Welcome to MountainViews
If you want to use the website often please enrol (quick and free) at top right.

General Whatever you want to say that doesn't fit under the comments about places or another forum.
Sort by >

More controls

<< Prev page 1 .. 17 18 19 20 21 22 .. 377 Next page >>
Post details Post   (Contract pics)
First, thank you a.. by David-Guenot   (Show all posts)
For me it was an o.. by Trailtrekker   (Show all posts)
My first thought w.. by Pazapas   (Show all posts)
Would anyone be in.. by simon3   (Show all posts)
My vote for walk o.. by Geo   (Show all posts)
After a truly rott.. by aidand   (Show all posts)
Unbelievable (but .. by madfrankie   (Show all posts)
Hi
I found.. by Eoinb   (Show all posts)
TWO-DAY SALE!
  (Show all posts)
Peter Walker
2015-12-02 20:19:28
Man meets bear, grills it...
Some folk may find Ireland's wildlife somewhat lacking in terms of diversity and exoticism. I, on the other hand, am perfectly happy living somewhere where I'm relatively unlikely to get eaten.

Recently two renowned British climbers took a trip to the Canadian Rockies. Greg Boswell has an extensive CV of cutting edge winter ascents in Scotland to his credit, while Nick Bullock is considered to be one of the world's leading alpinists. They had a moderately eventful time of it, as Bullock (for whom climbing is downtime from a harrowing job in the prison service, and whose nickname is 'Bodybag') describes in his blog. To save you reading all of it, just find the section that begins:

"Greg was behind. “Bear, aaaaaaargh.” I spun to watch Greg sprint past me and in hot pursuit was a Grizzly. The bear bounded, pulling and pushing the snow with powerful legs. The snow lapped its belly and didn’t appear to slow it. Greg ran out of sight and the carnivorous freight train passed me, snorting and growling and bounding, dusting me with spindrift – it looked at me for a second, and for a second I thought this is it, this is really f***ing it, but in that second the bear had spotted Greg had fallen. I ran uphill as fast as the deep snow allowed. Greg fell on his back and watched the monster closing. It jumped. Screaming and shouting, Greg kicked at Ursus arctos horribilis and it bit straight though his brand new boot as if it were a carpet slipper..."

http://nickbullock-climber.co.uk/2015/12/01/from-dawn-to-dusk-from-dusk-to-dawn/

Tragically, the lapsed gym fanatic in me was unduly fascinated by the amount of core strength it must take to twist your body so as to grab hold of a grizzly bear's jaws with both hands when it's dangling you in the air by your own lower leg.

For the two gentlemen concerned this escapade will probably end up as just 'a decent story for the pub'. If it had happened to Bear Grylls it would have spawned five television series, countless books and a new range of clothing from Craghoppers.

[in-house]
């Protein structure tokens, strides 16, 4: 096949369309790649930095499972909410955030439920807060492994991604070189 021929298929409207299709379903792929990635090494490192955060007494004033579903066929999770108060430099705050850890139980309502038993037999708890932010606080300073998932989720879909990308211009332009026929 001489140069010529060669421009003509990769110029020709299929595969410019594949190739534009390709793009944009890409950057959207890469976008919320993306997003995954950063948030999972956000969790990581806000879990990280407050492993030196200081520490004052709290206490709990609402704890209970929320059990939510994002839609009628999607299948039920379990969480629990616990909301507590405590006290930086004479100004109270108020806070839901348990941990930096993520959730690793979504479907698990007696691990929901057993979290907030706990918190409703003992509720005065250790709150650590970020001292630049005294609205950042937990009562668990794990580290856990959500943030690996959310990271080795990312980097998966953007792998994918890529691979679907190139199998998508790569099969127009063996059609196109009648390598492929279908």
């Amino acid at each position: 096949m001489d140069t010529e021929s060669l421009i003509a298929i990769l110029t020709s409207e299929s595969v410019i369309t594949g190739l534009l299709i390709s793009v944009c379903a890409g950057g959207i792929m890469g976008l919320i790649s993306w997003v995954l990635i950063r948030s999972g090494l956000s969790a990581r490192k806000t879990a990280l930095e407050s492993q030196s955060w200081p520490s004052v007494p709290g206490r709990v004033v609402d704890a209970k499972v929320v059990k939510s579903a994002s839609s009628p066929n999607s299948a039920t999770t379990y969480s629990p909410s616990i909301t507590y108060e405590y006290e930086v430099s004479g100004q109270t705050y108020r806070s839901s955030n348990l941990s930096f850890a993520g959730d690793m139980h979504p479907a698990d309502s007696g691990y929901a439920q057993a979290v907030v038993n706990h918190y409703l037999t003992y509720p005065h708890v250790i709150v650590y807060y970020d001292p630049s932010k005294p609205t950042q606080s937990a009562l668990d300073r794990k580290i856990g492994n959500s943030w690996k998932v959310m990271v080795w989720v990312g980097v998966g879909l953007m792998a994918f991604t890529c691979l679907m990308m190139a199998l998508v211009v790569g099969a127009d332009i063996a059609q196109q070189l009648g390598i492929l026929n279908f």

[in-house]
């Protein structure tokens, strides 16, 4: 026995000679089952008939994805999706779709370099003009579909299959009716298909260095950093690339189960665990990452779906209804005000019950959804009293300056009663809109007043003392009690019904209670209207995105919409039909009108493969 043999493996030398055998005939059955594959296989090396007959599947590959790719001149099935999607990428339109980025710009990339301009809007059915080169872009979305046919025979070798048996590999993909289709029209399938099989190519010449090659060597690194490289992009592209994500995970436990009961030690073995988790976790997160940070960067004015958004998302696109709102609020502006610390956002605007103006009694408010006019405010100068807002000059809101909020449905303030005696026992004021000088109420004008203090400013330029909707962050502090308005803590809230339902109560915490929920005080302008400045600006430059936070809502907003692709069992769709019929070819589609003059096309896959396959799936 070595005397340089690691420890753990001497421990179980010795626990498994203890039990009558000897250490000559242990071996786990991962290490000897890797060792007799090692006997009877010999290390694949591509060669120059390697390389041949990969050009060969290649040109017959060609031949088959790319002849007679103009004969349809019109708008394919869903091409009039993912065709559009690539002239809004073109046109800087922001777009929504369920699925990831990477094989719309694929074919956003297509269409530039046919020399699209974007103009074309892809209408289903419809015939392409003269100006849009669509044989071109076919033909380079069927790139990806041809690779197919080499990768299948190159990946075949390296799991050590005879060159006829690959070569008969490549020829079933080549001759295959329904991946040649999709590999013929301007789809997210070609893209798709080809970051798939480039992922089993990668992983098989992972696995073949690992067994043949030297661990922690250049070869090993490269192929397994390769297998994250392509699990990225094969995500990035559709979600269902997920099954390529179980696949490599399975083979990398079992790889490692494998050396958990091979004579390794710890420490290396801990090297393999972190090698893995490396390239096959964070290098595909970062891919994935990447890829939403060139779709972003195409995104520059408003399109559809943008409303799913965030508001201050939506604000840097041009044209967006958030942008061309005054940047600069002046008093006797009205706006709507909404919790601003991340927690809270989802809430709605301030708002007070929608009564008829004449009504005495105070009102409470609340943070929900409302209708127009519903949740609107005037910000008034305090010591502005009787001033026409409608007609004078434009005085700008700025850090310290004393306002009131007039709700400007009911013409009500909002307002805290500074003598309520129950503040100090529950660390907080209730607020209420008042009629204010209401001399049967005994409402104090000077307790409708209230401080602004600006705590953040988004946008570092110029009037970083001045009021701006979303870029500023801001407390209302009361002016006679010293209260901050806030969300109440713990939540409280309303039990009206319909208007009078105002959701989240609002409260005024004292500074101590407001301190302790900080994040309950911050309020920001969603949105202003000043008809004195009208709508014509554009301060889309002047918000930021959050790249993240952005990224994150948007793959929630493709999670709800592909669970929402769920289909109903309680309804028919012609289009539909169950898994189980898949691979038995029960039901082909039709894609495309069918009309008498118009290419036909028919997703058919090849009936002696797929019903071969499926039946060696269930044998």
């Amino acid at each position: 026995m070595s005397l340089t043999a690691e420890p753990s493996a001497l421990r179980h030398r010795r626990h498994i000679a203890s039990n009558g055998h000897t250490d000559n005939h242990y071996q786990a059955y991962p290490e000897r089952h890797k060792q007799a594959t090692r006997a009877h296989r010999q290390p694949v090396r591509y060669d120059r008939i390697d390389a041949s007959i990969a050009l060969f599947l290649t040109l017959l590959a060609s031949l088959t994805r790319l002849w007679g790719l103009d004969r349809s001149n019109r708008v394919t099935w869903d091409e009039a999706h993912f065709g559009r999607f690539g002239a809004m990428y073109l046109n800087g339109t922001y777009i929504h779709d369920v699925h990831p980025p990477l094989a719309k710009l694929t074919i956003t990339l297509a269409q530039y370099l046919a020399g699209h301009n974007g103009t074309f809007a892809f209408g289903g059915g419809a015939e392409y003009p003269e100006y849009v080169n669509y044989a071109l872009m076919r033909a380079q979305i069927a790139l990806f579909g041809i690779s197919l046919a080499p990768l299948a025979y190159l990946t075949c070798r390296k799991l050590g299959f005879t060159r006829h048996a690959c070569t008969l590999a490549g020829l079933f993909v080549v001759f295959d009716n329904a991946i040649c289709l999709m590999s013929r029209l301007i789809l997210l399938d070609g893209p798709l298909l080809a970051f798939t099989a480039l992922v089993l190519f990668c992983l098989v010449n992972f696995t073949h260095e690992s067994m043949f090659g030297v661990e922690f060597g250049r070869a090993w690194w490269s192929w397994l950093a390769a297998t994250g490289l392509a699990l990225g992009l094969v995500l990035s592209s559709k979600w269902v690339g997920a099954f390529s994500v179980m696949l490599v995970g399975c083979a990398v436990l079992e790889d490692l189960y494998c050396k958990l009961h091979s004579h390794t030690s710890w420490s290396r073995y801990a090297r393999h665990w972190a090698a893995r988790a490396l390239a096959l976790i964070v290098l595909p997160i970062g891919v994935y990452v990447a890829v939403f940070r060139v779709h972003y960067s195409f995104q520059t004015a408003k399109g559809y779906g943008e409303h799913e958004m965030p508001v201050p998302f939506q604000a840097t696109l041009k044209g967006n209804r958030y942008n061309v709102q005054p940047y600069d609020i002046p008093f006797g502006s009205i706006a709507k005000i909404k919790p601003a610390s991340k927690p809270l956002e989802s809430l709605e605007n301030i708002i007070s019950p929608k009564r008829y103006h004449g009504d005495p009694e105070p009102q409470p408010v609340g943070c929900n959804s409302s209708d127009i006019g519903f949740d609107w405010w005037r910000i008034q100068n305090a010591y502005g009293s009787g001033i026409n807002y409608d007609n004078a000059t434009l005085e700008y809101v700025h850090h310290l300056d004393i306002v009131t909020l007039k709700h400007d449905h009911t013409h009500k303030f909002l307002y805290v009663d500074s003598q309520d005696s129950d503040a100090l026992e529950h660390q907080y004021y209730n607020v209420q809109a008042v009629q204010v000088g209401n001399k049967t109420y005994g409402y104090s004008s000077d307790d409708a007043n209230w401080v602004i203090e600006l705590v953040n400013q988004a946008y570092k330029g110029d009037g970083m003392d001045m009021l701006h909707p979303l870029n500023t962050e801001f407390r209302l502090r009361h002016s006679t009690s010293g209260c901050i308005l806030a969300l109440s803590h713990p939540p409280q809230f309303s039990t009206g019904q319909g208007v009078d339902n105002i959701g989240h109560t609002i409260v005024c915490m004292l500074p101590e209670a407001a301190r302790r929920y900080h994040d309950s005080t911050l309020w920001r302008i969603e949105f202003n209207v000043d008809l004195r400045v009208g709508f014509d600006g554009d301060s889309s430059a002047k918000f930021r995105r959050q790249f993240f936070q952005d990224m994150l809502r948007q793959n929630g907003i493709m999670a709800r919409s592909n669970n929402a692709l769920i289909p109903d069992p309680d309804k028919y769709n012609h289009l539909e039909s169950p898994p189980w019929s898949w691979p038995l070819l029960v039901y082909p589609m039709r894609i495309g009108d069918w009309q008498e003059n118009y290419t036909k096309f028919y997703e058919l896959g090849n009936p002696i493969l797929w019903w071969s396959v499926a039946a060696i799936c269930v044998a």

RECENT CONTRIBUTIONS 1 2 3 .. 24 Next page >>
Summit Summary
Slieve Main: Inishowen's second mountain.
Collaborative entry Last edit by: simon3 22 hours ago.
Parking in a small quarry 3km to the east at point C444 372, cross the smaller top of Damph and then head north, curving around the valley until you cross a fence at C425 380 then begin to ascend ...

  
Track
Inishowen Slieve Snaght from the north.
simon3 22 hours ago.
This linear walk route starts from the north and includes the two Arderins and one Vandeleur-Lynam in the area. It sta... walk, Len: 9.3km, Climb: 515m, Area: Slieve Snaght, Inishowen (Ireland) Sliev

  
Summit Comment
Castlemahon Mountain: My outing to Castlemahon summit.
Ulsterpooka 4 days ago.
I followed Peter Walkers route and asked permission to walk to the summit mast. The person was very friendly and accommodating. I parked at the last house in what is a four house dwelling lane. Th...

Summit Comment
Caoinkeen South-East Top: Caoinkeen
davsheen 5 days ago.
View of Caoinkeen from Gougane Barra Horseshoe walk

  
Track
Cruach Eoghanach
Peter Walker a day ago.
Cruach Eoghanach is a handy outing on the days when you get out of the car, feel the force of the wind and rain, look... walk, Len: 10.4km, Climb: 329m, Area: Cruach Eoghanach, S Donegal/W Tyrone (Ir

  
Bibliography
High Mountains of Britain and Ireland, The by Butterfield, Irvine
Peter Walker 2 days ago.
Long out of print, but well worth seeking out by the serious hillwalker (especially if they visit Britain as well as Ireland), this is a gloriously impractical guide to all of the 3000ft mountains...

Summit Comment
Knockatee: October Cahas Walk
davsheen 5 days ago.
View over Kenmare Bay from Knockatee Summit Co. Kerry

  
Track
Pics de Batoua
David-Guenot 3 days ago.
walk, Len: 18.3km, Climb: 1672m, Area: France, Occitanie ()

  
Summit Summary
Mullagh More: Iconic hill with waymarked ways.
Collaborative entry Last edit by: simon3 5 days ago.
There is a way marked route up this iconic mountain. To get to the start drive out of Corofin in the direction of Kilfenora. After less than 2 miles turn right at a sign for 'Kilnaboy Church and S...

Track
Amalfi: Ravello to Minori
Onzy 4 days ago.
walk, Len: 3.5km, Climb: 12m, Area: Italy, Campania ()

  
Forum: General
Absence Makes The Heart Grow Fonder
CaptainVertigo 4 days ago.
I did my last walk in April and between work and family have not been out since.. I feel my absence from the mountains like a dull ache, a loss, a bereavement. Meanwhile everyone tells me that I a...

  
Forum: Suggestions
Islands and their highpoints. Two ticks.
simon3 4 days ago.
We have now introduced a means of separately logging that you have reached an island. This is in addition to reaching a feature on the island, usually the highest point on the island.So were you t...


RECENT CONTRIBUTIONS 1 2 3 .. 24 Next page >>